Pussy

pussy-bow

pussy-riot

The word pussy is a noun, an adjective, and in rare uses a verb in the English language. It has several meanings, including use as slang, as euphemism, and as vulgarity. Common meanings of the noun include ‘cat,’ ‘coward or weakling,’ and ‘the human vulva or vagina.’ Because of its multiple senses including both innocent and vulgar connotations, ‘pussy’ is often the subject of double entendre, including the late-19th-century vaudeville act the Barrison Sisters, who performed the notorious routine ‘Do You Want To See My Pussy?’ in which they raised their skirts to reveal live kittens.

The etymology of the word is not entirely clear. Several different senses of the word have different histories or origins. The feline variant comes from the Modern English word ‘puss,’ a conventional name or term of address for a pet cat in several Germanic languages, including Dutch (‘poes’) and Middle Low German (pūse). The word puss is attested in English as early as 1533. Earlier etymology is uncertain, but similar words exist in other European languages, including Lithuanian (puižė) and Irish (puisín) as traditional calls to attract a cat.

The words ‘puss’ and derived forms ‘pussy’ and ‘pusscat’ were extended to refer to girls or women by the seventeenth century. This sense of ‘pussy’ was used to refer specifically to genitalia by the eighteenth century, and from there further extended to refer to sexual intercourse involving a woman by the twentieth century.

Noah Webster, in his original 1828 ‘American Dictionary of the English Language,’ defined pussy as: ‘inflated, swelled; hence, fat, short and thick; and as persons of this make labor in respiration, the word is used for short breathed.’ He gave ‘pursy’ as a ‘corrupt orthography’ or misspelling of ‘pussy.’ In 1913, however, ‘Webster’s Revised Unabridged Dictionary’ reversed the original, suggesting that pussy was a ‘colloquial or low’ variant of pursy. That word, in turn, was defined as ‘fat and short-breathed,’ with etymology from Old French pousser ‘to push.’

The Webster’s Third International Dictionary points out similarities between ‘pussy’ in the sense of ‘vulva’ and Low German or Scandinavian words meaning ‘pocket’ or ‘purse,’ including Old Norse (pūss) and Old English (pusa). The medieval French word ‘pucelle,’ meaning ‘maiden’ or ‘virgin,’ is not related to the English word. It is attested in Old French from the ninth century, and likely derives from Latin. The precise Latin source is disputed, with either ‘puella’ (‘girl’) or ‘pulla’ (‘pullet,’ ‘young female chicken’) suggested as earlier sources.

As a homograph (words with the same spelling but different meanings), ‘pussy’ can also mean ‘containing pus.’ Another adjective is the rare or obsolete Northern English dialect form ‘pursy’ meaning ‘fat’ or ‘short-winded.’ The more recent verb form relates to the common noun senses, including ‘to act like a cat,’ ‘to act like a coward,’ or ‘to have sex with a woman.’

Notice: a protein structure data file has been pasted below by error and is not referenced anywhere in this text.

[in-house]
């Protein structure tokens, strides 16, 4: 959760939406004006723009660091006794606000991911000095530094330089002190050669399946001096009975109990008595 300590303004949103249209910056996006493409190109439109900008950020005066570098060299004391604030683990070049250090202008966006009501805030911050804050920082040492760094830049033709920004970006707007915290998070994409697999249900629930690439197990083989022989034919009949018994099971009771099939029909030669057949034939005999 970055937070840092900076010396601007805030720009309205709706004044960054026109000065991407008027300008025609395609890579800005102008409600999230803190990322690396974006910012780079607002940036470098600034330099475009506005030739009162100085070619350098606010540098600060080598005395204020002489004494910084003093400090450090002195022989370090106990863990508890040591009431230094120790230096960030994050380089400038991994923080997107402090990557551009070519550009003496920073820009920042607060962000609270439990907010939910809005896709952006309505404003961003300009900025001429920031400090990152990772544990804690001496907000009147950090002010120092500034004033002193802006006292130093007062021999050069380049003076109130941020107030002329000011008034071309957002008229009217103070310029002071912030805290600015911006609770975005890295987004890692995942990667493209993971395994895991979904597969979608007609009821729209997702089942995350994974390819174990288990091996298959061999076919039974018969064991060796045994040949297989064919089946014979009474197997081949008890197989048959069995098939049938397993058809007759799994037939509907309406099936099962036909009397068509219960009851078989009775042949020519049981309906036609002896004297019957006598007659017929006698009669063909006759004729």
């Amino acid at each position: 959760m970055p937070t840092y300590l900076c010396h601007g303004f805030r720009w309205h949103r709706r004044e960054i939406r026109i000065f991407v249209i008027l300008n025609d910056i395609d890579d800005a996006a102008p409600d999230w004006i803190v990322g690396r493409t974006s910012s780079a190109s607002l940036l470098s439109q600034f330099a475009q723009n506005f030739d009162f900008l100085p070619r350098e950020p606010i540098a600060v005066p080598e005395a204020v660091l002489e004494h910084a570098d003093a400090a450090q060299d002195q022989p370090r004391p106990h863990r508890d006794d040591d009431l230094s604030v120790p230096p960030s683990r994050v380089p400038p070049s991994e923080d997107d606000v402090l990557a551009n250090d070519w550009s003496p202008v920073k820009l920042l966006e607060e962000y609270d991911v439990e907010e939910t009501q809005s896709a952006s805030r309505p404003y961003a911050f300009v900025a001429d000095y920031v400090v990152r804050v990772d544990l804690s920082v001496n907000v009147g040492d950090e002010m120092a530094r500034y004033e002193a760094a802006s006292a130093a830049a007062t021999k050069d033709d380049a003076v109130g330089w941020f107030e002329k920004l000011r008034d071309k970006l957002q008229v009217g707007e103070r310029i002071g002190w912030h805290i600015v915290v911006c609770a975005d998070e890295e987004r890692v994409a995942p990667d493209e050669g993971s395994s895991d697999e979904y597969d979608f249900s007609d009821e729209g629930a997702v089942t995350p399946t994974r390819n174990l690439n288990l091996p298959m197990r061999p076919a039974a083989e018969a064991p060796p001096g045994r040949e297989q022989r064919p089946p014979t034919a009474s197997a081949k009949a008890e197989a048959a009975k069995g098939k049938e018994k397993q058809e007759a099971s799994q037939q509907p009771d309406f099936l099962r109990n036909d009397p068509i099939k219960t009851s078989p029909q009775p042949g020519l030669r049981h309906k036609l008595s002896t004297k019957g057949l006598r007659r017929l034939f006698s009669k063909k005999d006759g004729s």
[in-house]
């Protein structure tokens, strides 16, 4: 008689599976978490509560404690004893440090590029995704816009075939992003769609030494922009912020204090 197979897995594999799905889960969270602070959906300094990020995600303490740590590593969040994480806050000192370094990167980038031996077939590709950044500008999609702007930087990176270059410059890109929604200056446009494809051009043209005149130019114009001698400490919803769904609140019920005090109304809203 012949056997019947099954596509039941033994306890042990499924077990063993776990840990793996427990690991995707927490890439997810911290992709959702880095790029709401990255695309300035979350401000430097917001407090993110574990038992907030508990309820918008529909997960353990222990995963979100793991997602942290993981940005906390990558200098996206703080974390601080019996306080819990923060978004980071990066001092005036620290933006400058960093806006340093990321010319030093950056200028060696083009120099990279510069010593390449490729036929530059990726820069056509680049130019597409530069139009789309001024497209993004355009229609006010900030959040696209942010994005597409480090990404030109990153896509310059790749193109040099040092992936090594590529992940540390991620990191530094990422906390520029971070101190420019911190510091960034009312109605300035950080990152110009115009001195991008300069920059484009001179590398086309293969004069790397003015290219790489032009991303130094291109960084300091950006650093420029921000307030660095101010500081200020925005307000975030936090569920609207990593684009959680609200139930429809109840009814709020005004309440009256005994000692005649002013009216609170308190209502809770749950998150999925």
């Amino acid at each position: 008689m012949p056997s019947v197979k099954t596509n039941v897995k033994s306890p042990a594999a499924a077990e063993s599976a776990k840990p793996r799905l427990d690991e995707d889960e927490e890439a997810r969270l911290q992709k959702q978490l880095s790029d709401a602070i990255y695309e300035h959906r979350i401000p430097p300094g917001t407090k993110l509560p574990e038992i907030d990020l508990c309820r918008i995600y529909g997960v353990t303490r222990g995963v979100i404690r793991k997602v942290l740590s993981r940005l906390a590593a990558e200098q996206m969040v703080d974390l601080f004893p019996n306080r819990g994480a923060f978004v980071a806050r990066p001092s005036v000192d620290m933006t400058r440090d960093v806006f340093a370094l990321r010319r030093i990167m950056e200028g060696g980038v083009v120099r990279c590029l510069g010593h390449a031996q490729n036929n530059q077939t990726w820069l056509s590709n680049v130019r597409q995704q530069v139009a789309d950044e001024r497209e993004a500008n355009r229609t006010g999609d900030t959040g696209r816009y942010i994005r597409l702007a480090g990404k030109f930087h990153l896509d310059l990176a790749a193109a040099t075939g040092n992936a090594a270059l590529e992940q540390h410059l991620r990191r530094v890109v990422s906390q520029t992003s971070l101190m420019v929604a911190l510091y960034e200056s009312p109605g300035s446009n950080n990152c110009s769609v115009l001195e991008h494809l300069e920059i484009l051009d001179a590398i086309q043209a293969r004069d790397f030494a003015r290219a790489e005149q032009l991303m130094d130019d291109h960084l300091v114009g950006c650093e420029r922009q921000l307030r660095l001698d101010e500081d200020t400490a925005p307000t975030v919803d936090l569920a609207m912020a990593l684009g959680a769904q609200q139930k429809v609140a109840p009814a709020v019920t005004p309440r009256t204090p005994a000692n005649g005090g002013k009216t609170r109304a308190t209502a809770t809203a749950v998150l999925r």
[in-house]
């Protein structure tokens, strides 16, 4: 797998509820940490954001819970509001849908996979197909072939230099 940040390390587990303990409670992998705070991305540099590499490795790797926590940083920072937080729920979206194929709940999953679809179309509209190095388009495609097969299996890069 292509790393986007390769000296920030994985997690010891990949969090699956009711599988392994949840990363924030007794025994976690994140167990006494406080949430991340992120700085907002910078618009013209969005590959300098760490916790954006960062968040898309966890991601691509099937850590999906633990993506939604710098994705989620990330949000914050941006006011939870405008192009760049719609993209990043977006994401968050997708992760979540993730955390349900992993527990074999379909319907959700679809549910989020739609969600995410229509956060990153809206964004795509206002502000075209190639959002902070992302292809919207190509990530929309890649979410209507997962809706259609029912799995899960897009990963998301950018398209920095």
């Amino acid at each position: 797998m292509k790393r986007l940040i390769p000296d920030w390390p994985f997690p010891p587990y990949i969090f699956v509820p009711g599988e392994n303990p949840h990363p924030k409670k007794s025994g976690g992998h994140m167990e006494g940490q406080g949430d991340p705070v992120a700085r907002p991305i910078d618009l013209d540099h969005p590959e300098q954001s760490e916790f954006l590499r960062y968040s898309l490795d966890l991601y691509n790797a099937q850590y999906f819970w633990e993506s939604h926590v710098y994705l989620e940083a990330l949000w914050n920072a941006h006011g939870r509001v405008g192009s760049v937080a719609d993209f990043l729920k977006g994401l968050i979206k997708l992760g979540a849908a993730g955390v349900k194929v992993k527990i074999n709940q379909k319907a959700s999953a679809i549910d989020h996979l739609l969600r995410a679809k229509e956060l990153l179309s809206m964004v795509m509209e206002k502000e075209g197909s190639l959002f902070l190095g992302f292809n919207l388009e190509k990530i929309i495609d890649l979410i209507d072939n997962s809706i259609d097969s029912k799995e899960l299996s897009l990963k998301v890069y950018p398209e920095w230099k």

Both in English and in German ‘puss’ was used as a ‘call-name’ for cats, but in English ‘pussy’ was used as a synonym for the word ‘cat’ in other uses as well. In addition to cats, the word was also used for rabbits and hares as well as a humorous name for tigers. In the 19th century, the meaning was extended to anything soft and furry, such as ‘pussy willow,’ the name given to the soft buds of willow trees and shrubs. In thieves’ cant (a secret language formerly used by thieves in Great Britain) the word ‘pussy means’ a ‘fur coat.’

In the 19th and 20th centuries the term ‘pussy’ was commonly used to refer to feline behavior in women. It was used as a pet name and term of endearment. One of the main characters of E. Nesbit’s 1902 children’s novel ‘Five Children and It’ is nicknamed ‘Pussy’ by her siblings. The verb ‘pussyfoot,’ meaning to walk softly or to speak in an evasive or cautious manner, may come from the adjective ‘pussy-footed’ (‘having a cat-like foot’). This word, first attested in the late nineteenth century, is related to both the ‘cat’ and the ‘woman’ meanings of pussy.

In contemporary English, use of the word ‘pussy’ to refer to women is considered derogatory or demeaning. As a reference to genitals or to sexual intercourse, the word is considered vulgar slang. Studies find the word used more commonly in conversations among men than in groups of women or mixed-gender groups, though subjects report using pussy more often than other slang terms for female genitals.

Words referring to cats are used as vulgar slang for female genitals in some other European languages as well. Examples include German ‘muschi’ (‘house cat’), French ‘chatte’ (‘female cat’), and Dutch ‘poes’ (‘puss’). The Portuguese term ‘rata’ (‘female rat’) and Norwegian ‘mus’ (‘mouse’) are also animal terms used as vulgar slang for women’s genitals.

The word ‘pussy’ is also used in a derogatory sense to mean cowardly, weak, or easily fatigued. It may refer to a male who is not considered sufficiently masculine, as in: ‘The coach calls us pussies.’ Men dominated by women (particularly by their partners or spouses and at one time referred to as ‘hen-pecked’) can be referred to as ‘pussy-whipped’ (or simply ‘whipped’ in slightly more polite company). This may be used simply to denigrate a man who is contented in a relationship.

The hyphenated phrase is parsed as ‘whipped by pussy’ – a manipulative relationship dynamic wherein a female deliberately or subconsciously withholds sexual intercourse to coerce the male into surrendering power in other aspects of the relationship. The male’s weakness is his desire for access to female genitalia, and his willingness to weaken his position in the relationship to obtain that access, combining two uses of the word pussy.

 

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